Seattle’s Julie Paschkis dishes on art and egg-centricities
Photo: Joe Max Emminger
Like the protagonist of her picture book P. Zonka Lays An Egg (Peachtree Publishers), Julie Paschkis understands the transformative power of nature. Her experience as an artist and elementary school art teacher is evident in her work. We talked to Julie about her new book and the power of art.
What do you hope kids learn from P. Zonka Lays an Egg?
I want them to learn to value the eccentrics among them. I also want them to value the eccentricity within themselves. When I’m facing a problem, I often find the solution when I wander and notice the world around me, like P. Zonka. I think that’s important for anyone to do, child or adult.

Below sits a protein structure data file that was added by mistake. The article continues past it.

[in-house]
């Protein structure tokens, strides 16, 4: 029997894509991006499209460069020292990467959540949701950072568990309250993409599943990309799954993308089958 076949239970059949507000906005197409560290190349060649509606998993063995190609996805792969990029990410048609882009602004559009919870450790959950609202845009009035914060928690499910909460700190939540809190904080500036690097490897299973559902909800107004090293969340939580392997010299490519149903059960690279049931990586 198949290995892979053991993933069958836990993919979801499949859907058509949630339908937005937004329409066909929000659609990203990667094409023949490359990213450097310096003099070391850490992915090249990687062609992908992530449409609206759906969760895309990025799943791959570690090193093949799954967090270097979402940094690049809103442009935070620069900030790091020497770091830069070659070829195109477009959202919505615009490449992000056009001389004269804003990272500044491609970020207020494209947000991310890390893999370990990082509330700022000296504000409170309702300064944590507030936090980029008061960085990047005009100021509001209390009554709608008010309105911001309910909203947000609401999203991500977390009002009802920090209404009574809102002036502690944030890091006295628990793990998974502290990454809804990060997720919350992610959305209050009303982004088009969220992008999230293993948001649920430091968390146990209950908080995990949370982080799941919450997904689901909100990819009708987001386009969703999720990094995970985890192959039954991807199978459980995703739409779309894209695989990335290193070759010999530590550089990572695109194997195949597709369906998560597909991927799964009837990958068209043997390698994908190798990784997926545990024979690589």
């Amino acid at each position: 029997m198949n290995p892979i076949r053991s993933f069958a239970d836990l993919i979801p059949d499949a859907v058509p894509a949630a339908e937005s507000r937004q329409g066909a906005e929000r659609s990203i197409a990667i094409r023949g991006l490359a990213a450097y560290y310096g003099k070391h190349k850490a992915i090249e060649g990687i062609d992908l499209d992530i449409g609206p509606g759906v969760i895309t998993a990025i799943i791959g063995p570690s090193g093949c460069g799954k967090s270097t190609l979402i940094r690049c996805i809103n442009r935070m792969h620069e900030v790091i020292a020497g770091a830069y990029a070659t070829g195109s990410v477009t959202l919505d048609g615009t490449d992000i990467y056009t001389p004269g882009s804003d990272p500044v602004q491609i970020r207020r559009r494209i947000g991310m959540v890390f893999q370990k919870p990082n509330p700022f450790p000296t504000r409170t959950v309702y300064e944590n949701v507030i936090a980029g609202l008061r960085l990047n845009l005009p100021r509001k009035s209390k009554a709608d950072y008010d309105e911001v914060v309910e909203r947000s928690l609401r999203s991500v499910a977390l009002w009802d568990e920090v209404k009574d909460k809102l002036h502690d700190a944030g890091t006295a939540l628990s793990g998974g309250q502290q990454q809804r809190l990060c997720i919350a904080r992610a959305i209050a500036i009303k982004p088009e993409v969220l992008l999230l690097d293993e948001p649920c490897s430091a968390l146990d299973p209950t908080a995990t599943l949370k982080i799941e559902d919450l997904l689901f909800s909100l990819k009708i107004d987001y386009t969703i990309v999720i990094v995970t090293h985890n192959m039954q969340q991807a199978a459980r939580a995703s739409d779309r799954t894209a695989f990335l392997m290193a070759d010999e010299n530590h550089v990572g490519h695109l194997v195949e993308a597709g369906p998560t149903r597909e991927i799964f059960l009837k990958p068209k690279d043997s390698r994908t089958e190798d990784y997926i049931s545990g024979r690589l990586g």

What role does art play in children’s lives?
I feel strongly that every person can be an artist. It’s a matter of exercising those muscles. Everyone has something to say. The more ways they can say it, the better off they will be. Also, there’s art all around us. Every chair, every painting, everything made by man was designed. If you put some effort into making art, then you have a much richer understanding of the world around you.
What advice would you give parents who hope to immerse their kids in art?
Allow them a place where they can get messy and make mistakes. Also, be focused on process as well as product — so instead of “Oh, that’s perfect,” it’s more “Oh, what happens if you mix blue and yellow?”
Explore more of Julie’s art at juliepaprika.com